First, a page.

Kuhnen says that Aurora’s decision to take a financial stake in the accelerator doesn’t seem to follow the usual pattern of an investor providing funding for a startup in hopes of one day taking it public and making a big profit. Aurora apparently regards its Startup Health deal as a way to get custom-built applications, he says.
This “build” approach is unlikely to be more cost effective than its “buy” alternative, he adds. Even a large organization like Aurora can’t develop applications from scratch and maintain them more cheaply than an established software vendor could, he says. Moreover, because Aurora is in the healthcare industry, it could face unforeseen costs and challenges related to compliance with regulations, such as the government’s requirement that electronic health records systems must be certified.
Simons, however, says that Aurora wasn’t motivated by a desire to obtain custom-built applications. “That’s not how we’re going at it,” he says. “We’re going at it from the viewpoint of what’s going to serve our community and serve our patients.”
The Aurora CIO says he isn’t concerned about the additional cost and complexity of integrating the new population health management apps with the organization’s existing systems. Regarding the cost, he says, “I think it’s worth whatever investment we need to make in our infrastructure to do this,” he says. And as for the potential integration challenge, he says, “It doesn’t worry me how these apps come together. Some could be running on software-as-a-service [SaaS] platforms, and some could be working within our integrated systems.”
In any event, the nuts and bolts of integrating apps don’t concern Simons as much as security does. He points out that Aurora has a bring-your-own-device (BYOD) policy under which employees using personal devices are allowed to access enterprise systems via the Internet and a virtual private network connection.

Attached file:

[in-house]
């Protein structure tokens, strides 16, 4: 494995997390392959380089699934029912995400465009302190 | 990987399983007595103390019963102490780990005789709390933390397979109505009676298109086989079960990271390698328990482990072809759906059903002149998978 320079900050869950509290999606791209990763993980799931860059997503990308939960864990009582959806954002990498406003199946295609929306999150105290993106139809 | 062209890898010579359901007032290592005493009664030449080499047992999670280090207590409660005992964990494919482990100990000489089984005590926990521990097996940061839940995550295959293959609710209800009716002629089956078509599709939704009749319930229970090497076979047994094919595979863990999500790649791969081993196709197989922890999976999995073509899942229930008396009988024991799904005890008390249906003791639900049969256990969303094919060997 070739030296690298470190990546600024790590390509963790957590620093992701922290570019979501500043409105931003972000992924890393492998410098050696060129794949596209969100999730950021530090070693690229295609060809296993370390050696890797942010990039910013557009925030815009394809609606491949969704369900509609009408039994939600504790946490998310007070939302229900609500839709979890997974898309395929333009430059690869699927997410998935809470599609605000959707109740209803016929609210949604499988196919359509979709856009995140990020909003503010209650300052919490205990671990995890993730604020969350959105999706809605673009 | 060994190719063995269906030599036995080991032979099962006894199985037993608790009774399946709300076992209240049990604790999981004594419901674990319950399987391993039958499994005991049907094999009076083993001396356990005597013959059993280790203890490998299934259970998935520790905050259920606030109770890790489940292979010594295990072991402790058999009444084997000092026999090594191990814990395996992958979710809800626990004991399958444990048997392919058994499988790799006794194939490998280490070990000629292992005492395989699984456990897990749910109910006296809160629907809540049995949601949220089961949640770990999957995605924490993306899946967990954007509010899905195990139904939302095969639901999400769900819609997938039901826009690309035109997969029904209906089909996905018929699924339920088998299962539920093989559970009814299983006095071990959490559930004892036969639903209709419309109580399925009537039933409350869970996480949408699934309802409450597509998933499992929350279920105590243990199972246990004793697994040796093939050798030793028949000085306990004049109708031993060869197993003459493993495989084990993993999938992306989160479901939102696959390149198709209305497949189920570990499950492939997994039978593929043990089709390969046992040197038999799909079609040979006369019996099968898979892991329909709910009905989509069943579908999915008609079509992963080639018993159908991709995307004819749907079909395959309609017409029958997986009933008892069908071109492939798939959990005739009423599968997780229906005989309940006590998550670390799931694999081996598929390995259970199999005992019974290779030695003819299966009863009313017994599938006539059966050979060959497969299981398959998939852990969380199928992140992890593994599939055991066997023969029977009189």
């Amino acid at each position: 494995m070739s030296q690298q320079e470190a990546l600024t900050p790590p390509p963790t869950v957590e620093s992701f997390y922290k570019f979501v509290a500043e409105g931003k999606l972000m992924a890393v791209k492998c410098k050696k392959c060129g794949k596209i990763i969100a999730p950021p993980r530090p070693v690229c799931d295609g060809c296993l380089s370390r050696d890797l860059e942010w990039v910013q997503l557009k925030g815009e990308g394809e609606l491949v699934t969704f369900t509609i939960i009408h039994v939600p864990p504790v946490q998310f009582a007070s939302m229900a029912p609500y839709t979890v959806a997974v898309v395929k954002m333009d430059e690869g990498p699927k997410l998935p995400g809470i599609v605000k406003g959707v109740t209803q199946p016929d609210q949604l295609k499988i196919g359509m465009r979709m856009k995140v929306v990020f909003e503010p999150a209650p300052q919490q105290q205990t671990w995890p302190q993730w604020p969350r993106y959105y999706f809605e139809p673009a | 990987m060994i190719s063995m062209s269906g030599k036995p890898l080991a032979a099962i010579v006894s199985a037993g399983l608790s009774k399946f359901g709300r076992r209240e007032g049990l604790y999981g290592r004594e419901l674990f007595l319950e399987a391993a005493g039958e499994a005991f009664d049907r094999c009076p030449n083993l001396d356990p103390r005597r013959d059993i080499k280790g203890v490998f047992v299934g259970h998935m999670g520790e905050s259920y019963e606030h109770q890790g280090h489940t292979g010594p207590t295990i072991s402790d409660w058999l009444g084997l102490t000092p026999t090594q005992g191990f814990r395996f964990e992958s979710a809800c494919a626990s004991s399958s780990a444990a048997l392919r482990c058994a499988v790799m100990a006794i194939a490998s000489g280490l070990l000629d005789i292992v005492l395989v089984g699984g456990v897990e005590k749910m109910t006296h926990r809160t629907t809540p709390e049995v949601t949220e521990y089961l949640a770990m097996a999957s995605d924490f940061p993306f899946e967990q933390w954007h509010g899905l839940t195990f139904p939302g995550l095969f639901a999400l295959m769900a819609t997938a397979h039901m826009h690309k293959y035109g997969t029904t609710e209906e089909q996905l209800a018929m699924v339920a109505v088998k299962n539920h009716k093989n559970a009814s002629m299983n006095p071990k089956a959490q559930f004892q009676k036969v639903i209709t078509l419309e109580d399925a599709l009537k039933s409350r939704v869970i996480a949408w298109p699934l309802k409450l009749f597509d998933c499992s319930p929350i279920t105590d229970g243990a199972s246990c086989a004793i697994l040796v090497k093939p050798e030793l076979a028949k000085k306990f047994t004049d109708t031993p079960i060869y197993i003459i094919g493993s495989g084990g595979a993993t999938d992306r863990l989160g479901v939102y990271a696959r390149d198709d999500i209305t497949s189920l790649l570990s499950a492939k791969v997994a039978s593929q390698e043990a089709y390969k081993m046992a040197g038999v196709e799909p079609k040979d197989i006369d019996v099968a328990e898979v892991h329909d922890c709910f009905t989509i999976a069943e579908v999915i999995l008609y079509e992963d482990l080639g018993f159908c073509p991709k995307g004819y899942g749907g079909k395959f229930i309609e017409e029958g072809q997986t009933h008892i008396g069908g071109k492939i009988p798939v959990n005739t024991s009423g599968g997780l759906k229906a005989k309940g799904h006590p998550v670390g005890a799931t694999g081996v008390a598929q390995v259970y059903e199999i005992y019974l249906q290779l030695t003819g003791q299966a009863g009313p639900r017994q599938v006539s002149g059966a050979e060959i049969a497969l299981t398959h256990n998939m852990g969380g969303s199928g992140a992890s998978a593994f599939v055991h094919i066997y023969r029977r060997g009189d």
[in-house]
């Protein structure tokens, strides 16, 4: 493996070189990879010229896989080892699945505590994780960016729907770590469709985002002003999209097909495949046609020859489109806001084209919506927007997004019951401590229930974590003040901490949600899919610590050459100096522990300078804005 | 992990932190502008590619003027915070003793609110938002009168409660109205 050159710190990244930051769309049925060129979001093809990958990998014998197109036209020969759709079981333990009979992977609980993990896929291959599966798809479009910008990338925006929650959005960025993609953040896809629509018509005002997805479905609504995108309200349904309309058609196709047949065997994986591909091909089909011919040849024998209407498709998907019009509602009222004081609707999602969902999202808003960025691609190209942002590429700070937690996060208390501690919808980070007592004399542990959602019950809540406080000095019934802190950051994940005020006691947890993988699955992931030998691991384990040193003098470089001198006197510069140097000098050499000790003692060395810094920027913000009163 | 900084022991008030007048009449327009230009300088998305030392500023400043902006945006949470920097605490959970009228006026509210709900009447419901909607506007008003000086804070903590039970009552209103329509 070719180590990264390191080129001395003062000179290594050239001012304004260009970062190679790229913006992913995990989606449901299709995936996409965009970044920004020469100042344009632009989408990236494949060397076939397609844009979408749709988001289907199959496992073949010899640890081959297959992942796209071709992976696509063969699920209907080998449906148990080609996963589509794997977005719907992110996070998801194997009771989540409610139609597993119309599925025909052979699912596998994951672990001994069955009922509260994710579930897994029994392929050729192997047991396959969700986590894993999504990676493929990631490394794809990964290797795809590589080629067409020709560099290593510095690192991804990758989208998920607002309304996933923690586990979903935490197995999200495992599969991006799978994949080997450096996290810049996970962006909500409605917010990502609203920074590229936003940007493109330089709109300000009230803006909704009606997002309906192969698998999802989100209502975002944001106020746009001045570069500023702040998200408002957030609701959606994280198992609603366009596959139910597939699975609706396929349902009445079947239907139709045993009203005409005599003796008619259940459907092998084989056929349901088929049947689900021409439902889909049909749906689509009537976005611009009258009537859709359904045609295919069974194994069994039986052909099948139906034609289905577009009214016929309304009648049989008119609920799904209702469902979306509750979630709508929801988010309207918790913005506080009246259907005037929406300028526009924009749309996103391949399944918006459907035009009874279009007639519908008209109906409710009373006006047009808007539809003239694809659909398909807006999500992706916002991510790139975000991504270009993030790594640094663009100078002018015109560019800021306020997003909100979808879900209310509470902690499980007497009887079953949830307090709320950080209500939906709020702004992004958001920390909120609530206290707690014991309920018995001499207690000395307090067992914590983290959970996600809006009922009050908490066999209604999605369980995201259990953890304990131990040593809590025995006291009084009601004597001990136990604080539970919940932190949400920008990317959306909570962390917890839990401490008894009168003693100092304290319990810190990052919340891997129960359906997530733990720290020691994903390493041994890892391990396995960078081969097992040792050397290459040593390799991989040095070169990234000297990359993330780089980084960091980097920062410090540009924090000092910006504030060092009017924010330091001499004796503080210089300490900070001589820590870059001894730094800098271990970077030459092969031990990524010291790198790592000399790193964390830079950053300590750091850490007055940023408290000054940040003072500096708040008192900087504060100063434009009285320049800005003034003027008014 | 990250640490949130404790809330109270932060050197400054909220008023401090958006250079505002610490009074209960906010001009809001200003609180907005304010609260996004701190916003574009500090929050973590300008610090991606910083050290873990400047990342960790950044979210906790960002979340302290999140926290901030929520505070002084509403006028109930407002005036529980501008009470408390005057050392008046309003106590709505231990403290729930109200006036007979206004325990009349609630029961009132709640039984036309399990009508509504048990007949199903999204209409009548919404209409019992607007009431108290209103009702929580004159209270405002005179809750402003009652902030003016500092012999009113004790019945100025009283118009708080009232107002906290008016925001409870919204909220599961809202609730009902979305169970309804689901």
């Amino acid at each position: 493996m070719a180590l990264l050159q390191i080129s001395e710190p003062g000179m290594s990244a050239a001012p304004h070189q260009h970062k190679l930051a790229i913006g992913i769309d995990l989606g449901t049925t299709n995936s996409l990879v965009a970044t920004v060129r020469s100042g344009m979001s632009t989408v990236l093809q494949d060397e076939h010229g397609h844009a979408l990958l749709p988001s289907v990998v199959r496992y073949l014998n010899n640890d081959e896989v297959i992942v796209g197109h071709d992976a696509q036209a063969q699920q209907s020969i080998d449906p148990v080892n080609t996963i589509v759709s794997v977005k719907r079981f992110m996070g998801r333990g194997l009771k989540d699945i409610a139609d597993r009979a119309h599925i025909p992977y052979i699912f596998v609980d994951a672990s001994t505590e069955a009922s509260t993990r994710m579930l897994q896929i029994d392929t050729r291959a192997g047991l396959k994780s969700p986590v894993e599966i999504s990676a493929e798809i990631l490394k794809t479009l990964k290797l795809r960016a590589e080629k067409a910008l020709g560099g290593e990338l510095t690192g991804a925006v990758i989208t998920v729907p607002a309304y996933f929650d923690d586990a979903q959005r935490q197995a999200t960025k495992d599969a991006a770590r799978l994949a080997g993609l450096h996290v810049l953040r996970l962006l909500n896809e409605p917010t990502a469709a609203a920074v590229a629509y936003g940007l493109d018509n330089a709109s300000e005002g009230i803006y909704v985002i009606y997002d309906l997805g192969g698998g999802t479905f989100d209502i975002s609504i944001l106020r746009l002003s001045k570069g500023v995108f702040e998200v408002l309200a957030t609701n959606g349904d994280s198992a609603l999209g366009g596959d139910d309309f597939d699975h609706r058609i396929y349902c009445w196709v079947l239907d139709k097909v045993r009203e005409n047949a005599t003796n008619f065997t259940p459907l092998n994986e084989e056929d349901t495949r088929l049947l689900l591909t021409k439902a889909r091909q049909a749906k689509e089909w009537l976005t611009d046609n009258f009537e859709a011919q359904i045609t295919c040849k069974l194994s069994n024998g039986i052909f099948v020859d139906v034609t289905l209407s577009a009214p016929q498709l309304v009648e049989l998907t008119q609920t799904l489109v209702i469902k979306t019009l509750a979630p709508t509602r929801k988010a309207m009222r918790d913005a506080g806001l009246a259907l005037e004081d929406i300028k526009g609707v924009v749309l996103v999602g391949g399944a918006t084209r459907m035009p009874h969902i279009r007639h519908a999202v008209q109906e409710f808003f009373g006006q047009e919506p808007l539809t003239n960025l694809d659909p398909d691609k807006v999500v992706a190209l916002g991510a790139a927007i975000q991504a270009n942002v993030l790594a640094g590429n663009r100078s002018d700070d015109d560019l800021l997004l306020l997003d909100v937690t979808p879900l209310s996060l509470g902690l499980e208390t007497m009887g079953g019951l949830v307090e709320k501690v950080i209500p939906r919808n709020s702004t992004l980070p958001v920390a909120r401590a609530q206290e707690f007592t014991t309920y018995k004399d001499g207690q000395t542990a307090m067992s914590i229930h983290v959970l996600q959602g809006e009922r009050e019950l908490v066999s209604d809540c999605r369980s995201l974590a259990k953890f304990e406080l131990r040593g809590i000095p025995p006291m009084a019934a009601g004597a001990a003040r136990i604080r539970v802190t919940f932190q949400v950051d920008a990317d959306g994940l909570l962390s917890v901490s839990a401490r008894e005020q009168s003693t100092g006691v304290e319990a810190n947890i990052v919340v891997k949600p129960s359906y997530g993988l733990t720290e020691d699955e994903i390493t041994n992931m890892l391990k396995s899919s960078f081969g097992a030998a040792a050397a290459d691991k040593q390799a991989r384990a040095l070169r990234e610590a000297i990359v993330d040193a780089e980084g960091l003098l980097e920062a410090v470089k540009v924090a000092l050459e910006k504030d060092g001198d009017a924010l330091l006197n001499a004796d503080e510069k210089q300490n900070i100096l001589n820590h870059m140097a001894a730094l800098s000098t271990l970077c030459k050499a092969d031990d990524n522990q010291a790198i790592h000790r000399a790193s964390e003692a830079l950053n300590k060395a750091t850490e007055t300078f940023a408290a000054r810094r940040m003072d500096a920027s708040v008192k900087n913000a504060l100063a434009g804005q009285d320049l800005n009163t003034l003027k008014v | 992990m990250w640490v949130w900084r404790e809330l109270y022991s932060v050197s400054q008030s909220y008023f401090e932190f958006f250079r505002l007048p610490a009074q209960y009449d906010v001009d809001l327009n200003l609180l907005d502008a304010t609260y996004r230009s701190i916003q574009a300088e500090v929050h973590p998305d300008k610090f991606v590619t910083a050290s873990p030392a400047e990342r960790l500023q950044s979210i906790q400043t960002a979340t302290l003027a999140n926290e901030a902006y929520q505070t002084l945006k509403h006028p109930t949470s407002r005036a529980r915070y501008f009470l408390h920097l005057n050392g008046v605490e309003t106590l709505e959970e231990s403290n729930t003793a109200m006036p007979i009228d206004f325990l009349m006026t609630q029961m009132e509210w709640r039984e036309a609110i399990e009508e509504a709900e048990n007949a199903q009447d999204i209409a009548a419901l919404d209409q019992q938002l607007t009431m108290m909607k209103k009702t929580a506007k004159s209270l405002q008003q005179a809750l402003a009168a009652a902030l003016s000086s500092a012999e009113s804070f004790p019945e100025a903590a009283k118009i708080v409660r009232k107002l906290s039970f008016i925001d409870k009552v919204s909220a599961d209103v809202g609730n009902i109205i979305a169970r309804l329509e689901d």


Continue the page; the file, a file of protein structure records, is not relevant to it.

“If an app is web-enabled, we can allow users to use it on their devices,” he notes. “But if it’s a native app running on iOS or Android, it will likely need to be a corporate-owned device so we keep our environment secure.”
Aurora already has an innovations group that collaborates with its IT department on pilots of new applications. When Aurora begins working with developers that responded to the call for innovations, “we’ll pilot and scale [the apps], so we’ll have the advantage of giving them a real kind of testing platform for what they have,” Simons says. “At the same time, we can meter it through our environment, to make sure it’s going to do what we and they think it’s going to do.”
This is a plus for startups, which can benefit from the feedback and may see their product adopted if the pilot succeeds. “Having that first customer is very important, because nobody wants to go first in healthcare,” Kuhnen says. “That’s a significant hurdle to overcome, and it’s a major advantage for having a healthcare organization on board and possibly investing in the startup.”
On the other hand, startups have a very high failure rate, and focusing too narrowly on one customer is one reason why many fail. “Some startups do a superb job of keeping their first customer happy,” Kuhnen says. “But they tailor their solutions so closely to the problems and the prejudices of that first customer organization that they have a hard time finding traction in the broader market and building to scale.”
That’s an issue that any healthcare provider that thinks about investing in startups should consider. It’s important to give a startup a chance and the help it needs to create a viable product, but, Kuhnen adds, “you don’t want to tie their hands so strongly that they build something that only applies to their first customer.”